In one of my recent articles I touched on the issue of productivity at the workplace. I mentioned that, now more than ever, businesses and their employees need to team up so as to ensure that the business and its people survive and prosper during and post Covid. The meagre assistance that government is able to provide to businesses and employees might help to a small extent in the short term, but it is by no means the long term solution. There is also no magical solution that is going to fall out of the sky.
Even if, in the unlikely event that our economy gets back to the pre-Covid annual growth figures (sub 1%), this will not help individual businesses and their employees. And it will not help the 12 million unemployed people in South Africa.
ESKOM has become less and less able to provide power and, at the same time, has become more and more insistent on increasing its tariffs. Added to this, there is very little confidence that the government is able to manage our economy back to health. This is because it is seen to be financially and morally bankrupt, and unwilling to make the changes necessary for economic recovery.
If our government wanted to put the welfare of our economy before the unity of the ANC alliance it would, long a go have made the economic reforms required by the IMF. It would then have borrowed money from the IMF and invested that money in fixing ESKOM and in the so called “massive infrastructural projects” that it has been talking about for the last several years.
In the light of the above, businesses and their employees cannot expect their future financial security to come from above. Neither can they afford to wait until the ANC is replaced by a new government.
As a result it is urgent and necessary that businesses and their people take their salvation into their own hands. Happily, this is very possible to achieve. Once we accept that the money we need is not going to fall from the sky we have also to accept that, if we want money, we need to make it.
This is not a radical concept. Businesses are normally set up for just this purpose, and employees get jobs mainly for the purpose of making money. However, most businesses and their staff are not making nearly enough money to satisfy their needs and the needs of our economy. And they never will, unless they first make drastic changes to the counterproductive work-pay system plaguing most businesses. That is, at most workplaces, there is, at best, a very reluctant and strained level of cooperation between employees and management. This arrangement is tenuously held together by management’s threat of punishment, and the threat made by employees of strikes and CCMA litigation. This system is as far away from a scenario of making good money as the earth is from the other end of the universe.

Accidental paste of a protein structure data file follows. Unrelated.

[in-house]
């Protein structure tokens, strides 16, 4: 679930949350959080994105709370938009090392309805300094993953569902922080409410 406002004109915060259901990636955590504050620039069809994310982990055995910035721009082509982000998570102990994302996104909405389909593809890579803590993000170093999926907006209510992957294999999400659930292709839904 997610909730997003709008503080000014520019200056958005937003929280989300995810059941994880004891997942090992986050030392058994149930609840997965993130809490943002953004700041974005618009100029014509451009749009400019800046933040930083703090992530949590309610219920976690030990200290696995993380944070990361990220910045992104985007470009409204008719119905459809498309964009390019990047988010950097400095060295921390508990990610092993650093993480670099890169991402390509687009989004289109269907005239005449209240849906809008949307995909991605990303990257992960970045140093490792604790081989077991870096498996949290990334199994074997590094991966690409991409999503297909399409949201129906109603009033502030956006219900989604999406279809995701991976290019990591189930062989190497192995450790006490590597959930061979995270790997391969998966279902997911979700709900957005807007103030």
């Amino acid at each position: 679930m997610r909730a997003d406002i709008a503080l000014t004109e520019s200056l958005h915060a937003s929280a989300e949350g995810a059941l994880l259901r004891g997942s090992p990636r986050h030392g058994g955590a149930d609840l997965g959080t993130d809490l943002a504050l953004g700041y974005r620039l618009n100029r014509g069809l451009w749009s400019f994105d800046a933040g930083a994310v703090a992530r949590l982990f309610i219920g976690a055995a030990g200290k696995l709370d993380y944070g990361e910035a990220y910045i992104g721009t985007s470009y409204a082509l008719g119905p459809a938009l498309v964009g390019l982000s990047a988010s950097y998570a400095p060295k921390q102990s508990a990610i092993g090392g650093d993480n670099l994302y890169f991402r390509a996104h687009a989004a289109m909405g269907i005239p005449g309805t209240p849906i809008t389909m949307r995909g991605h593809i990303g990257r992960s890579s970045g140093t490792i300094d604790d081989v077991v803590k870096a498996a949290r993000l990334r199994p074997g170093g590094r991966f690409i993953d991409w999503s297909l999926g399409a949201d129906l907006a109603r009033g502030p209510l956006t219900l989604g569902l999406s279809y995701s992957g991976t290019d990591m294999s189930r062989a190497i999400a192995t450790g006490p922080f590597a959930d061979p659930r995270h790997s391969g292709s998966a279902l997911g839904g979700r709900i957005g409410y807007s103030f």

As a result, we, as business owners and as workers need to develop an entirely new basis for our cooperation in our quest for making money. We need to replace our current counter productive ethos with one that will make much more money for everyone. This is necessary for counteracting the financial devastation caused by State Capture, a grossly ineffective government and Covid19.
If we as business owners and workers are going to make the money we need, we will have to team up with each other in a true partnership for creating super-productivity. And then we need to share the fruits thereof fairly with each other.
Then, staff will be motivated by the opportunity to make real money instead of being cajoled into reluctant cooperation and getting a small wage at the end of the month. And business owners will also be motivated by the opportunity to make real money instead of accepting the business losses or meagre profits delivered by our current self defeating pay-reward system.
This new co-productivity system will remove the conception that so many workers have that the word ‘productivity’ means exploitation, neo-apartheid abuse and capitalist greed. And businesses will be able to make big profits because of the fair and constructive relationships they have with their staff, and because of the business’s willingness to share those profits with their employee partners.
One of the greatest thinkers of all time, Albert Einstein said that we cannot solve any problem with the same mindset that caused it. Businesses and their people have the same problem, namely that they are not making enough money. But application of Einstein’s principle means that both business owners and workers can only solve this money problem if they change the mindset that caused it. That is, the money shortage problem has been caused by our uncooperative workplace mindset. We can solve the money shortage problem by developing a new, cooperative mindset.
If we cling to our old and failed ‘we-they’ mindset we will doom ourselves to a future of low pay, job insecurity and business failure. But, if we are willing to free ourselves from our uncooperative mindsets we will make ourselves economically free.
To book for our 12 March webinar on Retrenchments In the Covid Environment please contact Ronni on [email protected] or 0845217492.